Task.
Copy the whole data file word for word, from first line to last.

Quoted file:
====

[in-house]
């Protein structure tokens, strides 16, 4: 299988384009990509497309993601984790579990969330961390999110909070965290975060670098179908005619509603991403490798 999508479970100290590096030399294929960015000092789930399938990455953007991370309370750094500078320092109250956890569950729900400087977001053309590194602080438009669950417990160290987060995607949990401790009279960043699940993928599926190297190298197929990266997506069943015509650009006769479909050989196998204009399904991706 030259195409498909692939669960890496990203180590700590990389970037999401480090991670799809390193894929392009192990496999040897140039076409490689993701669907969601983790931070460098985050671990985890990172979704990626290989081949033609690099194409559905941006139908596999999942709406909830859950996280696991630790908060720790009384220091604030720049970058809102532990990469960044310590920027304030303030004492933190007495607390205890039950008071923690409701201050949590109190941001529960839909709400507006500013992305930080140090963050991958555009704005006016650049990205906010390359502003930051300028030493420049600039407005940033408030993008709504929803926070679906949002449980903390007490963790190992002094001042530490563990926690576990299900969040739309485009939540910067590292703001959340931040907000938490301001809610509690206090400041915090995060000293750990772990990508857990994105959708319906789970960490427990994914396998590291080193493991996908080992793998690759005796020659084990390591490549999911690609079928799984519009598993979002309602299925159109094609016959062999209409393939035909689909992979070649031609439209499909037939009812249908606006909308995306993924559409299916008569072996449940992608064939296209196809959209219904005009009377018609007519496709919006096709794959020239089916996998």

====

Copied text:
[in-house]
């Protein structure tokens, strides 16, 4: 299988384009990509497309993601984790579990969330961390999110909070965290975060670098179908005619509603991403490798 999508479970100290590096030399294929960015000092789930399938990455953007991370309370750094500078320092109250956890569950729900400087977001053309590194602080438009669950417990160290987060995607949990401790009279960043699940993928599926190297190298197929990266997506069943015509650009006769479909050989196998204009399904991706 030259195409498909692939669960890496990203180590700590990389970037999401480090991670799809390193894929392009192990496999040897140039076409490689993701669907969601983790931070460098985050671990985890990172979704990626290989081949033609690099194409559905941006139908596999999942709406909830859950996280696991630790908060720790009384220091604030720049970058809102532990990469960044310590920027304030303030004492933190007495607390205890039950008071923690409701201050949590109190941001529960839909709400507006500013992305930080140090963050991958555009704005006016650049990205906010390359502003930051300028030493420049600039407005940033408030993008709504929803926070679906949002449980903390007490963790190992002094001042530490563990926690576990299900969040739309485009939540910067590292703001959340931040907000938490301001809610509690206090400041915090995060000293750990772990990508857990994105959708319906789970960490427990994914396998590291080193493991996908080992793998690759005796020659084990390591490549999911690609079928799984519009598993979002309602299925159109094609016959062999209409393939035909689909992979070649031609439209499909037939009812249908606006909308995306993924559409299916008569072996449940992608064939296209196809959209219904005009009377018609007519496709919006096709794959020239089916996998």